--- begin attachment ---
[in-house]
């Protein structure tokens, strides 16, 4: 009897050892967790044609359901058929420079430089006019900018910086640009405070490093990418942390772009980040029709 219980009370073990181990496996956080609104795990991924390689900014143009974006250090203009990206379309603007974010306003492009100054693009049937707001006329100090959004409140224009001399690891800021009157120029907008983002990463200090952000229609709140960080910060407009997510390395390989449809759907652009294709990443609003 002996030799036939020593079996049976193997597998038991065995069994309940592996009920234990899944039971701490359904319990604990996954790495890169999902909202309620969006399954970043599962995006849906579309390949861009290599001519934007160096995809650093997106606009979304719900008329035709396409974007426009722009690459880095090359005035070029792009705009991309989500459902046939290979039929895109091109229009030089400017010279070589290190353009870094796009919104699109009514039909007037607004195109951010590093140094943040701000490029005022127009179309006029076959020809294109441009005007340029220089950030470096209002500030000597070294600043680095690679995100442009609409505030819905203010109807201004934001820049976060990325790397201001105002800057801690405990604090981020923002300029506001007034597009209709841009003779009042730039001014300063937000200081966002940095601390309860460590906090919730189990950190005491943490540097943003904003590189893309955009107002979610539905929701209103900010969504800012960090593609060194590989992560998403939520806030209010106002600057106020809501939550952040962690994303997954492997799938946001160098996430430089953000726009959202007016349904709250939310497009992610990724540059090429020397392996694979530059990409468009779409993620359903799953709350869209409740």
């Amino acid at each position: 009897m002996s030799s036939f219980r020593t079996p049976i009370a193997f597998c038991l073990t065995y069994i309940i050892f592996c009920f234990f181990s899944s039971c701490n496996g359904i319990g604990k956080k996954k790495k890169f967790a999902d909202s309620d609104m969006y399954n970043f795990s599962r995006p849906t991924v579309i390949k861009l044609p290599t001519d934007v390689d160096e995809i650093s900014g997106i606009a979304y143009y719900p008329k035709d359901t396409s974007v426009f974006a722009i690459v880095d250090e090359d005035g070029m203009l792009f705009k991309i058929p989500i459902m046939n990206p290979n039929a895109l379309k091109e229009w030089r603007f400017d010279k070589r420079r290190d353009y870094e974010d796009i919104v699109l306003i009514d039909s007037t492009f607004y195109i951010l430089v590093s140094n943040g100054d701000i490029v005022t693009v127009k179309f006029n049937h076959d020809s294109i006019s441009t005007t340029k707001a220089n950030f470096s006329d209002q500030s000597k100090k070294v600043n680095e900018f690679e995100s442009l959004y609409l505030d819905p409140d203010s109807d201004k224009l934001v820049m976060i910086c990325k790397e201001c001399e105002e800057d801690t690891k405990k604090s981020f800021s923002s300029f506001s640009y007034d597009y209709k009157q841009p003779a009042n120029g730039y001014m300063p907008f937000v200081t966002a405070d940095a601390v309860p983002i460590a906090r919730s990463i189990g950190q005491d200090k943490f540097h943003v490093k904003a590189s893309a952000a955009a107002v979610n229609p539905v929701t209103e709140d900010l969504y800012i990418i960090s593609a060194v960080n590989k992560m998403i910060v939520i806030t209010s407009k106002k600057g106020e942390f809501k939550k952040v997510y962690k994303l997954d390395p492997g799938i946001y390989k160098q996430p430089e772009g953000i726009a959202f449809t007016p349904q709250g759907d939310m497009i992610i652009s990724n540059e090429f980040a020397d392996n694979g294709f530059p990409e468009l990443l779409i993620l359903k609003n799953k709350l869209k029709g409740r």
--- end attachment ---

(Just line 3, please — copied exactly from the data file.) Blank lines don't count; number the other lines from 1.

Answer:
């Amino acid at each position: 009897m002996s030799s036939f219980r020593t079996p049976i009370a193997f597998c038991l073990t065995y069994i309940i050892f592996c009920f234990f181990s899944s039971c701490n496996g359904i319990g604990k956080k996954k790495k890169f967790a999902d909202s309620d609104m969006y399954n970043f795990s599962r995006p849906t991924v579309i390949k861009l044609p290599t001519d934007v390689d160096e995809i650093s900014g997106i606009a979304y143009y719900p008329k035709d359901t396409s974007v426009f974006a722009i690459v880095d250090e090359d005035g070029m203009l792009f705009k991309i058929p989500i459902m046939n990206p290979n039929a895109l379309k091109e229009w030089r603007f400017d010279k070589r420079r290190d353009y870094e974010d796009i919104v699109l306003i009514d039909s007037t492009f607004y195109i951010l430089v590093s140094n943040g100054d701000i490029v005022t693009v127009k179309f006029n049937h076959d020809s294109i006019s441009t005007t340029k707001a220089n950030f470096s006329d209002q500030s000597k100090k070294v600043n680095e900018f690679e995100s442009l959004y609409l505030d819905p409140d203010s109807d201004k224009l934001v820049m976060i910086c990325k790397e201001c001399e105002e800057d801690t690891k405990k604090s981020f800021s923002s300029f506001s640009y007034d597009y209709k009157q841009p003779a009042n120029g730039y001014m300063p907008f937000v200081t966002a405070d940095a601390v309860p983002i460590a906090r919730s990463i189990g950190q005491d200090k943490f540097h943003v490093k904003a590189s893309a952000a955009a107002v979610n229609p539905v929701t209103e709140d900010l969504y800012i990418i960090s593609a060194v960080n590989k992560m998403i910060v939520i806030t209010s407009k106002k600057g106020e942390f809501k939550k952040v997510y962690k994303l997954d390395p492997g799938i946001y390989k160098q996430p430089e772009g953000i726009a959202f449809t007016p349904q709250g759907d939310m497009i992610i652009s990724n540059e090429f980040a020397d392996n694979g294709f530059p990409e468009l990443l779409i993620l359903k609003n799953k709350l869209k029709g409740r």